The Annals of Mathematical Statistics

On the Order Structure of the Set of Sufficient Subfields

D. L. Burkholder

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Abstract

In [5], the concept of statistical sufficiency is studied within a general probability setting. The study is continued here. The notation and definitions of [5] are used. Here we give an example of sufficient statistics $t_1$ and $t_2$ such that the pair $(t_1, t_2)$ is not sufficient. The example also has the property that, in a sense to be made precise, no smallest sufficient statistic containing $t_1$ and $t_2$ exists. In Example 4 of [5], sufficient subfields $\mathbf{A}_1$ and $\mathbf{A}_2$ are exhibited such that $\mathbf{A}_1 \vee \mathbf{A}_2$, the smallest subfield containing $\mathbf{A}_1 and \mathbf{A}_2$, is not sufficient. Such an example is given here with the even stronger property that no smallest sufficient subfield containing $\mathbf{A}_1$ and $\mathbf{A}_2$ exists. Let $(X, \mathbf{A}, P)$ be the probability structure under consideration. Here $X$ is a set, $\mathbf{A}$ is a $\sigma$-field of subsets of $X$, and $P$ is a family of probability measures $p$ on $\mathbf{A}$. Let $\mathbf{N}$ be the smallest $\sigma$-field containing the $P$-null sets and let $K$ be the collection of sufficient subfields of $A$ containing $N$. (Restricting attention to sufficient subfields containing $N$ is technically convenient. Note that any sufficient subfield is equivalent, in the usual sense, to one containing $N$.) Some of the properties of $K$ can be described in the language of lattice theory as follows. Let $L$ be the set of subfields (= sub-$\sigma$-fields) of $\mathbf{A}$. Then $L$, partially ordered by inclusion, is a complete lattice. (Our terminology is essentially that of Birkhoff [4].) Example 4 of [5], mentioned above, shows that $K$ is not always a sublattice of $L$. The example given below shows more: The set $K$, partially ordered by inclusion, is not always a lattice in its own right. Note, however, that if $H$ is a finite, or even countable, subset of $K$, then the greatest lower bound of $H$ relative to $L$ exists and is in $K$ ([5], Corollary 2). The difficulty is with the least upper bound. There is less difficulty if $\mathbf{A}$ is separable. Corollaries 2 and 4 of [5] indicate that if $A$ is separable, then $K$ is a $\sigma$-complete sublattice of $L$. This is about as strong a result as could be expected here. For even if $\mathbf{A}$ is separable, $\mathbf{K}$ is sometimes neither complete nor conditionally complete: Each of the nonsufficient subfields exhibited in Example 1 of [5] is easily seen to be both the greatest lower bound of a subset of $K$ and the least upper bound of a subset of $K$. There is no difficulty if $P$ is dominated. If $P$ is dominated, then $K$ is a complete sublattice of $L$. This follows easily from the existence in this case (Bahadur [2], Theorems 6.2 and 6.4; Loeve [6], Section 24.4) of a subfield $\mathbf{A}_0$ in $K$ such that $K = \{\mathbf{B} \mid \mathbf{B} \epsilon L, \mathbf{A}_0 \subset \mathbf{B}\}$.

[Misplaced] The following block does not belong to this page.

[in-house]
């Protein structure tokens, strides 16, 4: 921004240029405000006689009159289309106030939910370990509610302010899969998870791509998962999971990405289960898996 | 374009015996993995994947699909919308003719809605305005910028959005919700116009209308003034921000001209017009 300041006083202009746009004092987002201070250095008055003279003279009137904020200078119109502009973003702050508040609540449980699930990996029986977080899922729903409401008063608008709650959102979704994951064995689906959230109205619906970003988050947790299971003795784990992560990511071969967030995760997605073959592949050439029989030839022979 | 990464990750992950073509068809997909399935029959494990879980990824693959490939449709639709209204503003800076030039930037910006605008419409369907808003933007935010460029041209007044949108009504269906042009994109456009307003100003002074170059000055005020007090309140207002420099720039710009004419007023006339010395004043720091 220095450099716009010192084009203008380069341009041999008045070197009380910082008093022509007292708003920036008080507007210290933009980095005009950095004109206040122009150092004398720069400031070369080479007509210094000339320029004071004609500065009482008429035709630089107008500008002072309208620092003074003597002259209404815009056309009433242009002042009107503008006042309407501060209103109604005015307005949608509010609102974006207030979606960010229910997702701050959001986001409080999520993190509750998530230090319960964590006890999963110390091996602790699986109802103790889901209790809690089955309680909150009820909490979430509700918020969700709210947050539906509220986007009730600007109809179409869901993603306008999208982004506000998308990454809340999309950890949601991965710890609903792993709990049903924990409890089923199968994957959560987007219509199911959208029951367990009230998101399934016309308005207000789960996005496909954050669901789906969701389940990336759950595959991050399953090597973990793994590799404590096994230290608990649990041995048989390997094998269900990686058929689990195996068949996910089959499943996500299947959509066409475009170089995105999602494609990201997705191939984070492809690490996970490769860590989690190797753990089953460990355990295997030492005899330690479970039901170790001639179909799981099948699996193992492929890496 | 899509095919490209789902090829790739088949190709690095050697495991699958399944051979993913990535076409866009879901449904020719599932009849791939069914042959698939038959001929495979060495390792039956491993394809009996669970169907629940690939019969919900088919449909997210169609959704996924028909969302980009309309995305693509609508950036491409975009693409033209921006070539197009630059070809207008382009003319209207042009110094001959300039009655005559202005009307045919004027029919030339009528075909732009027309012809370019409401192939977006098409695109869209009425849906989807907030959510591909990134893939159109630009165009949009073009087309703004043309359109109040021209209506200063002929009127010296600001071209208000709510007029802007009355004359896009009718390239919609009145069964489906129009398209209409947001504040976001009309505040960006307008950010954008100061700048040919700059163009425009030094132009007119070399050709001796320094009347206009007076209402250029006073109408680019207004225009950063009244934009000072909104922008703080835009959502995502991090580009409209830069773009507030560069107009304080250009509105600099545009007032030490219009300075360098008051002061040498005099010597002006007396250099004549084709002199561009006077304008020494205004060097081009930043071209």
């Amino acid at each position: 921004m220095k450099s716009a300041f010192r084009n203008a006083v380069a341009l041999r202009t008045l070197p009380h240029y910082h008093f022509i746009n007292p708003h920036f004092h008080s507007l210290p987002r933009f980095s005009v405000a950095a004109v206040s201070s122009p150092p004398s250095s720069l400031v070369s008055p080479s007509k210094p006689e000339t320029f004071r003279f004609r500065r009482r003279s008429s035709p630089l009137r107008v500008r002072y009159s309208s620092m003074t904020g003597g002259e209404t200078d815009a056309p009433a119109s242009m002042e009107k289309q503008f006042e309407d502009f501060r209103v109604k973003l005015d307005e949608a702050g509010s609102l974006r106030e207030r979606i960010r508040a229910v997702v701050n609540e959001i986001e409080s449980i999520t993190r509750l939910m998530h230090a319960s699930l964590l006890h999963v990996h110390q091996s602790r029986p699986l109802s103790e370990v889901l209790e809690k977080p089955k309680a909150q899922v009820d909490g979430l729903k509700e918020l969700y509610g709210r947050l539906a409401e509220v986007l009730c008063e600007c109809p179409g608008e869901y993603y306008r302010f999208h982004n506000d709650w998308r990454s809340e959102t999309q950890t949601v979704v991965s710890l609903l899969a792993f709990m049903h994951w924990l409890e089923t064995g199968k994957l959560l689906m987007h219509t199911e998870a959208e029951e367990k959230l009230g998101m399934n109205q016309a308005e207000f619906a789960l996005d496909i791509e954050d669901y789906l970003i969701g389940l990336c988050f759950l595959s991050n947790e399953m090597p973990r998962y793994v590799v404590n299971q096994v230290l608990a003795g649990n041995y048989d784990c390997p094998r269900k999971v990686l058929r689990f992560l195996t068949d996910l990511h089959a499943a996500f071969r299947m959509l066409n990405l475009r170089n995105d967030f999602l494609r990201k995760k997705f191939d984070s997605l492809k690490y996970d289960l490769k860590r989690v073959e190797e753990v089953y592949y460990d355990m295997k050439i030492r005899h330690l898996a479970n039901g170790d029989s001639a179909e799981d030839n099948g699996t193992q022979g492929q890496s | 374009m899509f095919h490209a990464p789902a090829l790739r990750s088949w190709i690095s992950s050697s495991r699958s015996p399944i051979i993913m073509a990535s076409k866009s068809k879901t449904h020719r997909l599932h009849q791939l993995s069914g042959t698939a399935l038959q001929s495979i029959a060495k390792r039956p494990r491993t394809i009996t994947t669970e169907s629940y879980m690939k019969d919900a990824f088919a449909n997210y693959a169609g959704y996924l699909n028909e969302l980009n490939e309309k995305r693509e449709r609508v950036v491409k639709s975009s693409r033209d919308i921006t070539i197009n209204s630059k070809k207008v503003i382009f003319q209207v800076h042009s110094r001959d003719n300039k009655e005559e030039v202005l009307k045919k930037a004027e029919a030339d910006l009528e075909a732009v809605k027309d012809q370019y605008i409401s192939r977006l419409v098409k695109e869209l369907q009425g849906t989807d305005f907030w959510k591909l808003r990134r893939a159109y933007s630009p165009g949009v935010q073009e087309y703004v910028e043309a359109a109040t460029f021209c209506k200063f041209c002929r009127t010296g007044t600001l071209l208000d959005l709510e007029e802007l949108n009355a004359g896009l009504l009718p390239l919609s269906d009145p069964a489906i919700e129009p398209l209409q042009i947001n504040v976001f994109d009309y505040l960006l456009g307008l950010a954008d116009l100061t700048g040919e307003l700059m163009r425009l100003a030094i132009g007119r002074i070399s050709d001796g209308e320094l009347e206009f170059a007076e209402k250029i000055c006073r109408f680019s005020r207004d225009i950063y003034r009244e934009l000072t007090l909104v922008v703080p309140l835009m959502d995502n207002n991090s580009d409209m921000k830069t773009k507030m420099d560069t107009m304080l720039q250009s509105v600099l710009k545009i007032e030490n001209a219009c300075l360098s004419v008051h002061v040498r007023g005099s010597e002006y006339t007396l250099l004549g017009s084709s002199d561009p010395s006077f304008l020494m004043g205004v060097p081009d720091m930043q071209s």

Article information

Source
Ann. Math. Statist., Volume 33, Number 2 (1962), 596-599.

Dates
First available in Project Euclid: 27 April 2007

Permanent link to this document
https://projecteuclid.org/euclid.aoms/1177704584

Digital Object Identifier
doi:10.1214/aoms/1177704584

Mathematical Reviews number (MathSciNet)
MR137227

Zentralblatt MATH identifier
0127.34808

JSTOR
links.jstor.org

Citation

Burkholder, D. L. On the Order Structure of the Set of Sufficient Subfields. Ann. Math. Statist. 33 (1962), no. 2, 596--599. doi:10.1214/aoms/1177704584. https://projecteuclid.org/euclid.aoms/1177704584


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